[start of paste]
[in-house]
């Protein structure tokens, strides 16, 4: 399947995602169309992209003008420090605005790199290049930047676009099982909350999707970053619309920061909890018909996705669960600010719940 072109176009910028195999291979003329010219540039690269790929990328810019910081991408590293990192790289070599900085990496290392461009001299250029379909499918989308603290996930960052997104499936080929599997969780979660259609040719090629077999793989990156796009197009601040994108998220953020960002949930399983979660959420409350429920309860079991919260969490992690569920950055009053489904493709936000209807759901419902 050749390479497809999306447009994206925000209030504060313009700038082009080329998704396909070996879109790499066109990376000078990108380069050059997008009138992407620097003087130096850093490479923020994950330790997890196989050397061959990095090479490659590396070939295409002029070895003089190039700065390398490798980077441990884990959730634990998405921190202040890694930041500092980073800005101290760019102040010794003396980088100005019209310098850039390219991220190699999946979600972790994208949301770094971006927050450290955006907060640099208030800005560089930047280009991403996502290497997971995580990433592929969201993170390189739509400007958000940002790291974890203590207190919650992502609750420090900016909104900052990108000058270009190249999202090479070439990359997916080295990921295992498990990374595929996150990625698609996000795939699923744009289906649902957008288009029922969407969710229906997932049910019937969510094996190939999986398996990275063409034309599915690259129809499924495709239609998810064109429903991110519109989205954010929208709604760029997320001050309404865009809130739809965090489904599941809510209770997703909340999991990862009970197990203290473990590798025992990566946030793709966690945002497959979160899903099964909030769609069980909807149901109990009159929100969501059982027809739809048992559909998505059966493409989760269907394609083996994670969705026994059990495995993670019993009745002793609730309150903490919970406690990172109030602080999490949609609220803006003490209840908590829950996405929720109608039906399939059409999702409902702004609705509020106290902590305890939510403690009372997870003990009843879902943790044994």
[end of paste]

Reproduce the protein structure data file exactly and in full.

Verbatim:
[in-house]
């Protein structure tokens, strides 16, 4: 399947995602169309992209003008420090605005790199290049930047676009099982909350999707970053619309920061909890018909996705669960600010719940 072109176009910028195999291979003329010219540039690269790929990328810019910081991408590293990192790289070599900085990496290392461009001299250029379909499918989308603290996930960052997104499936080929599997969780979660259609040719090629077999793989990156796009197009601040994108998220953020960002949930399983979660959420409350429920309860079991919260969490992690569920950055009053489904493709936000209807759901419902 050749390479497809999306447009994206925000209030504060313009700038082009080329998704396909070996879109790499066109990376000078990108380069050059997008009138992407620097003087130096850093490479923020994950330790997890196989050397061959990095090479490659590396070939295409002029070895003089190039700065390398490798980077441990884990959730634990998405921190202040890694930041500092980073800005101290760019102040010794003396980088100005019209310098850039390219991220190699999946979600972790994208949301770094971006927050450290955006907060640099208030800005560089930047280009991403996502290497997971995580990433592929969201993170390189739509400007958000940002790291974890203590207190919650992502609750420090900016909104900052990108000058270009190249999202090479070439990359997916080295990921295992498990990374595929996150990625698609996000795939699923744009289906649902957008288009029922969407969710229906997932049910019937969510094996190939999986398996990275063409034309599915690259129809499924495709239609998810064109429903991110519109989205954010929208709604760029997320001050309404865009809130739809965090489904599941809510209770997703909340999991990862009970197990203290473990590798025992990566946030793709966690945002497959979160899903099964909030769609069980909807149901109990009159929100969501059982027809739809048992559909998505059966493409989760269907394609083996994670969705026994059990495995993670019993009745002793609730309150903490919970406690990172109030602080999490949609609220803006003490209840908590829950996405929720109608039906399939059409999702409902702004609705509020106290902590305890939510403690009372997870003990009843879902943790044994």